Category: Professional Posters
Purpose: Procalcitonin is a serum biomarker of bacterial infection that is approved by the Federal Drug Administration to guide initiation and cessation of antibiotics in lower respiratory tract infections and cessation of antibiotics in sepsis. Appropriate and timely antibiotic administration is crucial in improving healthcare outcomes in patients with infections, but inappropriate antibiotic prescribing can contribute to antimicrobial resistance, adverse medication side effects, and Clostridium difficile infections. This purpose of this study was to evaluate the implementation of hospital-developed guidelines for the use of procalcitonin by assessing the utilization of procalcitonin diagnostic testing by clinicians and adherence to hospital-developed guidelines.
Methods: The institutional review board approved this retrospective quality improvement study. All patients enrolled in the study were admitted, had a procalcitonin serum test collected during the month of June 2018, and a suspected lower respiratory tract infection or sepsis. A retrospective review of Cerner electronic medical record data was performed to compile a list of patients with a serum procalcitonin lab value in June 2018. An electronic medical record review was then conducted for the compiled list of patients to assess for adherence to hospital guidelines for utilization of procalcitonin in antibiotic initiation and de-escalation. For all instances of deviation from the algorithm, investigators attempted to clarify clinical decision-making involved.
Results: The electronic medical record review was conducted for 50 patients admitted with serum procalcitonin values in June 2018. Of the patients with a known or suspected lower respiratory tract infection, 67% were initiated on antibiotics if the procalcitonin level was >0.25 as recommended by hospital guidelines. Of the 33% who were not initiated on antibiotics, 89% had clinical documentation on why antibiotics were deferred, such as not meeting quick sequential organ failure assessment (QSOFA) and systemic inflammatory response syndrome criteria (SIRS). 26% of patients were initiated on antibiotics despite having a procalcitonin value less than or equal to 0.25. Some documented reasons for this deviation from the guidelines include positive microbiology studies and meeting QSOFA and SIRS criteria. A follow up procalcitonin level was not collected in 41% of patients with a suspected lower respiratory tract infection. Of patients with known or suspected sepsis, 23% of patients that had a procalcitonin less than or equal to 0.5 had antibiotics discontinued. Follow up procalcitonin levels were not collected in 38.46% of patients.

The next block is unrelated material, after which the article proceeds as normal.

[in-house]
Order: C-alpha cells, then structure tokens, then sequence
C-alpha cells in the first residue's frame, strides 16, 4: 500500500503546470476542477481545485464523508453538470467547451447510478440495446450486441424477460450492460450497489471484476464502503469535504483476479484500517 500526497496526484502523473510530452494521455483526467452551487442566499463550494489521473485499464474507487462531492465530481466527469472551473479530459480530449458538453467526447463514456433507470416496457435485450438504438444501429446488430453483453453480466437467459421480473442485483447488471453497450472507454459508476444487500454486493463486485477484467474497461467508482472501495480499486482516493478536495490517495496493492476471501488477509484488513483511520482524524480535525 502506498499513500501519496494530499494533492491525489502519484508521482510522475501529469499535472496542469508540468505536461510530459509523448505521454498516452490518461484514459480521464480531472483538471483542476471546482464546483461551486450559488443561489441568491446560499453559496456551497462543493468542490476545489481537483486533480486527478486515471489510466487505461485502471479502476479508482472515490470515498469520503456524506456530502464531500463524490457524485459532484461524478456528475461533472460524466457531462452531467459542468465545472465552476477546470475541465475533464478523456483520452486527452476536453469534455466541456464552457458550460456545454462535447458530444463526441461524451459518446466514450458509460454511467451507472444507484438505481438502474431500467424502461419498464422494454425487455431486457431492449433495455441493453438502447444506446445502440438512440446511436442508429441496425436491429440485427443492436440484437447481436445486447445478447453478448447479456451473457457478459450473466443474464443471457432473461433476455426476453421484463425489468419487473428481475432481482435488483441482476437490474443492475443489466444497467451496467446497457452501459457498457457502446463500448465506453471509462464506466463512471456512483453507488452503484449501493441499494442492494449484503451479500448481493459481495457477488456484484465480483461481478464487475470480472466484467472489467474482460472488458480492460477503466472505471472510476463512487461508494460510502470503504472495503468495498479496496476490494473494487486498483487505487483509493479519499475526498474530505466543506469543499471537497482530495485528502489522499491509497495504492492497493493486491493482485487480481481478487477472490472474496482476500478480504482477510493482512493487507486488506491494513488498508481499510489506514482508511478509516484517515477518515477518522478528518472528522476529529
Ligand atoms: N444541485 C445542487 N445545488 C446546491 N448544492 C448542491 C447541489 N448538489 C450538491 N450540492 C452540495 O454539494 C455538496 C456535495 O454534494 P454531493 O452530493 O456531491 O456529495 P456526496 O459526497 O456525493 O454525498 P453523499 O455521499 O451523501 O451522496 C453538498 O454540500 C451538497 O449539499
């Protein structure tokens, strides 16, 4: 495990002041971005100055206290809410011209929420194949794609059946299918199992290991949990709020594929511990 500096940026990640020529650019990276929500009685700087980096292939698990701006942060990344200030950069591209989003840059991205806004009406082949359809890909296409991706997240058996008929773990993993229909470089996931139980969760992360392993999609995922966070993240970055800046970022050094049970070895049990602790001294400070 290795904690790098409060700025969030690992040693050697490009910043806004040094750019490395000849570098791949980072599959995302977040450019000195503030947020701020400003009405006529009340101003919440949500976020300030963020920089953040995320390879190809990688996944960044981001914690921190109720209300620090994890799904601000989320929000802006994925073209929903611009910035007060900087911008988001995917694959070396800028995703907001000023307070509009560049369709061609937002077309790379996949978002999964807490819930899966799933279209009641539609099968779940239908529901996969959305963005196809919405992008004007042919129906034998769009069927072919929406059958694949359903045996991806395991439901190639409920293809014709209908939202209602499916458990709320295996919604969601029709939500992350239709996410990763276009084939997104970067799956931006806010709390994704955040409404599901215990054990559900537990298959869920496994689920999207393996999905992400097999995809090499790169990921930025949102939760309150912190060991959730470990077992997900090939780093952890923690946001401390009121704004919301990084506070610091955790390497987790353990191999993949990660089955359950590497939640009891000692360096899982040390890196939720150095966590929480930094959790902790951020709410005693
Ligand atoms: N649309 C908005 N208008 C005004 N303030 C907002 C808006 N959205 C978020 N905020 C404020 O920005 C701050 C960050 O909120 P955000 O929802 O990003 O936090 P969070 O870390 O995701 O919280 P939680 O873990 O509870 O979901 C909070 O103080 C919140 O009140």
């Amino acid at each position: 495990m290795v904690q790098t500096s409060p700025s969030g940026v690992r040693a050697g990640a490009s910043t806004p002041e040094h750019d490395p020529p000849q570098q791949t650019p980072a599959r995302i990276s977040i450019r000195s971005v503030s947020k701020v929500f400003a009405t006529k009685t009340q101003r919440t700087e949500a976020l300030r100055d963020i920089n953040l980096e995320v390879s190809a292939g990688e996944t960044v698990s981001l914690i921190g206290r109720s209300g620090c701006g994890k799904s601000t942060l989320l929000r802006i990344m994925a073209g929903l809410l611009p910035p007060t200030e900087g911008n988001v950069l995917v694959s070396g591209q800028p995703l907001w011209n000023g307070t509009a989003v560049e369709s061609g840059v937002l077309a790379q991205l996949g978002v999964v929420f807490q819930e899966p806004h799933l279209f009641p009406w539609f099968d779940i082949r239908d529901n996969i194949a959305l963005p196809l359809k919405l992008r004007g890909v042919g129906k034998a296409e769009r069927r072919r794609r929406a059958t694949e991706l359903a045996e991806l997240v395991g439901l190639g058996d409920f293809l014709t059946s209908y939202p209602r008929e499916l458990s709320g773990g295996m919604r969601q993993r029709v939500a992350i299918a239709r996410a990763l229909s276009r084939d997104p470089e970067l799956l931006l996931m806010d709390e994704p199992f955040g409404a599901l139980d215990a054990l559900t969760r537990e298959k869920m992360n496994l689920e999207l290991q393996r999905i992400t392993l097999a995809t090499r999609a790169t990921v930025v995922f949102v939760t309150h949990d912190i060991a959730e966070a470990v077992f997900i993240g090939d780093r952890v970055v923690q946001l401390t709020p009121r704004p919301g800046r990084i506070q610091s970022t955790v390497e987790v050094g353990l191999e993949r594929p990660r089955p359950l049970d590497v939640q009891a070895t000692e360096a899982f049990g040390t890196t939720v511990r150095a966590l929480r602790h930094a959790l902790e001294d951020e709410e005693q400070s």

Conclusion: Overall, providers are following the evidence based algorithms when deciding on whether to initiate antibiotics in suspected lower respiratory tract infections and when to discontinue antibiotics in suspected sepsis. When the algorithms are not adhered to, clinicians often provided documentation of the patient-specific clinical factors that led to the deviations. However, serial procalcitonin levels were not consistently drawn. By understanding how the procalcitonin diagnostic test is currently being utilized, investigators hope to create targeted educational interventions for clinicians to address knowledge gaps and encourage evidence-based patient care.